It was also our introduction into the traditional Vietnamese bed. In other words, a bed with all the comfort of a concrete slab. Do expect many of these in budget options.
Total cost for Leg 2 – VND 1,760,000 (~USD 76.00 / ~AUD 110.00)
LEG 3 – Buon Ma Thuot to Pleiku, 181 kms, 8 hours
This was a very long day due to heavy rains. We had to look for shelter and wait it out many times but thankfully we made it to Pleiku safe.
It was also the first time Leon got pulled over by law enforcement. He didn’t get booked or cleaned out which was great, but he did get yelled at to do 50 km/h, LOL!
This was our first encounter with the mighty AH17. One of many main routes in Vietnam and one that is notorious for heavy traffic.
Thankfully we didn’t encounter too much traffic but it was a bit of a snore after all the twisties on ride between Dalat and Buon Ma Thuot.
Destination – Pleiku
Not going to lie, we left the hotel room long enough to get a feed and some neck socks and that was it. Pleiku was wet and miserable and we wanted out so we only stayed three nights until it was dry enough to leave.
Accommodation – Coa Nguyen
Our budget choice, wasn’t bad as far as accommodation goes. Yet, for some strange reason, we had a tissue for a duvet and 2cm gaps in the window frame, while dealing with single digit temperatures.
Those we could live with but we didn’t realize until 7pm the first night, was that it also shared a wall with the biggest night club in Pleiku.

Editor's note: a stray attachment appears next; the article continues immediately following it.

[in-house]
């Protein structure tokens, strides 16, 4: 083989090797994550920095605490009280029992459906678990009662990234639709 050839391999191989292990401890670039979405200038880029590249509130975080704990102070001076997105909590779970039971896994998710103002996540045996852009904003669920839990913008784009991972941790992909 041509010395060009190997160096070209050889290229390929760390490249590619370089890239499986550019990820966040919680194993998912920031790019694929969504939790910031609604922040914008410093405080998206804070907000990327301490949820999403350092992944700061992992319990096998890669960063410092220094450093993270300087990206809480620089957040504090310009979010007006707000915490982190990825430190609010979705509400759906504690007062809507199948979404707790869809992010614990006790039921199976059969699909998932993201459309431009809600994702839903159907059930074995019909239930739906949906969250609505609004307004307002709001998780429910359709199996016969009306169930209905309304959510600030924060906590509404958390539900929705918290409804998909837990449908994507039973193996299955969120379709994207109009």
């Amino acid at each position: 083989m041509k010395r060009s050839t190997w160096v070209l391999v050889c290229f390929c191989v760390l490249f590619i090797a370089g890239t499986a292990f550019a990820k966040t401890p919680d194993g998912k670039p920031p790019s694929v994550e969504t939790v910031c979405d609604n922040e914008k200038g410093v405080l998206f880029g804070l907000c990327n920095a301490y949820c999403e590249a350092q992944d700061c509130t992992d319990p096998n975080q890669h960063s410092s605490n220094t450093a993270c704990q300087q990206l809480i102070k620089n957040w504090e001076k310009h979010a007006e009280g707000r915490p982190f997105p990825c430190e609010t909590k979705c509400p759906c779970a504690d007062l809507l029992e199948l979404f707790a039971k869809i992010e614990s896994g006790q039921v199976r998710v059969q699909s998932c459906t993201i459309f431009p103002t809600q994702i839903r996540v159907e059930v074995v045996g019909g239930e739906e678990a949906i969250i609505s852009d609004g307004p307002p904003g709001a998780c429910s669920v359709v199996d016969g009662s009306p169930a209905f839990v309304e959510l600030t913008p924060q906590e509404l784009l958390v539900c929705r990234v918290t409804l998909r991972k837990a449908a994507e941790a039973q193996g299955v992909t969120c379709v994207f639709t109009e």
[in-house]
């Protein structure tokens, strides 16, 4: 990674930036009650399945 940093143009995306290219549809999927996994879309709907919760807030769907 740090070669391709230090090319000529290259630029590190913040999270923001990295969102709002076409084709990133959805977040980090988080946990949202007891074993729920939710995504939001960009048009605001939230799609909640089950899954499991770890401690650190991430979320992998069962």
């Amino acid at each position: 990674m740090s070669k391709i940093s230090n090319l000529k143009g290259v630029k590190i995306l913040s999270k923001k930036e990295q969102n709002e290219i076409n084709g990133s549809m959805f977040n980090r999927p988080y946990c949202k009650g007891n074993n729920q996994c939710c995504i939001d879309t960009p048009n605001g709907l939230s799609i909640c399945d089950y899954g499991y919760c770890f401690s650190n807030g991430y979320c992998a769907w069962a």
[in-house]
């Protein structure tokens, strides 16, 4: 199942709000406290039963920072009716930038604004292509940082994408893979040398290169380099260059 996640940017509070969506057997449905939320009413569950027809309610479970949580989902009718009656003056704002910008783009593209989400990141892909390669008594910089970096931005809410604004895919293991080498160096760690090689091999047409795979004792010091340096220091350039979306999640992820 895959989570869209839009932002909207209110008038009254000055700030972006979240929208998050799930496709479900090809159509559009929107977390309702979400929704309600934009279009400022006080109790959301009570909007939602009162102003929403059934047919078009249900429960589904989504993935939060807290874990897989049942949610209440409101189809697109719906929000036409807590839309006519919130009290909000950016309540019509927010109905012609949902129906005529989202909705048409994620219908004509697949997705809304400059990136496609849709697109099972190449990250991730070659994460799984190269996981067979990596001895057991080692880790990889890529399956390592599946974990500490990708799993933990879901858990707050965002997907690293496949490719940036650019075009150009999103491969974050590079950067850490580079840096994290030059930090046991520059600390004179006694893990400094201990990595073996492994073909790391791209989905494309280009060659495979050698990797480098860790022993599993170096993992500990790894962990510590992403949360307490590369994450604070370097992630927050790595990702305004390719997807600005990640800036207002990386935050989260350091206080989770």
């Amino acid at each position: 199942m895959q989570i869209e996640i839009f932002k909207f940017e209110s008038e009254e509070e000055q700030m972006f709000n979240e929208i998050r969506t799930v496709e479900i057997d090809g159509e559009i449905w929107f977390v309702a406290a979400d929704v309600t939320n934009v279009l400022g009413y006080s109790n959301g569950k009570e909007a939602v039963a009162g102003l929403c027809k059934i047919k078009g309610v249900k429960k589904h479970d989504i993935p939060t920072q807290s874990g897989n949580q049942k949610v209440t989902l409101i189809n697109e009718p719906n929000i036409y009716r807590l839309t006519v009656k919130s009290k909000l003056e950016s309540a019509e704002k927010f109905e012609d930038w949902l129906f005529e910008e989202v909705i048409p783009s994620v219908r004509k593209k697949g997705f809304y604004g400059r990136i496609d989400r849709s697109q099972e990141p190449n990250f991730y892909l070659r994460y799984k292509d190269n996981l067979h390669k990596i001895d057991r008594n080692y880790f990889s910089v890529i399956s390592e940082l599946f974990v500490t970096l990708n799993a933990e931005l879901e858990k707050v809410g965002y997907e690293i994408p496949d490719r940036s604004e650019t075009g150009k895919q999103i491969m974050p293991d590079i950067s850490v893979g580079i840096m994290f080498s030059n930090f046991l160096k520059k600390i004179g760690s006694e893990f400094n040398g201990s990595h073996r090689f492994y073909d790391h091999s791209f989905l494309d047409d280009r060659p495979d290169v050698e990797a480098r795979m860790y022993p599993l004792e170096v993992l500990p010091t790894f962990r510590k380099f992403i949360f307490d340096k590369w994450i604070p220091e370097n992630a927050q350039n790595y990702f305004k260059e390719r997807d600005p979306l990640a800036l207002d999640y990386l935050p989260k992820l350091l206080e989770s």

The walls and windows were shaking. Even the bed was dancing around. Party in Pleiku, right on! (cue rofl)
Total cost for Leg 3 – VND 1,340,000 (~USD 58.00 / ~AUD 86.00)
LEG 4 – Pleiku to Tuy Hoa, 232 kms, 7 hours
It was another super wet start to the day and for the first half of the ride, we got soaked and copped a lot of heavy traffic.
It got better half way through the ride. The sun appeared, along with fields of sugarcane as far as the eye could see. There was also a subtle but distinct whiff of salty ocean air.
We wanted out of Pleiku and fast! The best route was the AH17 highway but it meant a lot of heavy traffic in heavy rain. Still we only had to endure it for three hours before we branched off onto the QL25 which took us straight to Tuy Hoa.
Once we hit the sugarcane fields it was a nice easy ride with minimal traffic. Those last two hours into Tuy Hoa was a seriously fun motorcycle ride and one we’ll never forget!
Destination – Tuy Hoa
What an amazing surprise this quaint sea side town was. Untainted by mass tourism and we got a rare glimpse into legit, everyday Vietnam. We loved it so much we stayed for two weeks and didn’t want to leave but we had a schedule to keep.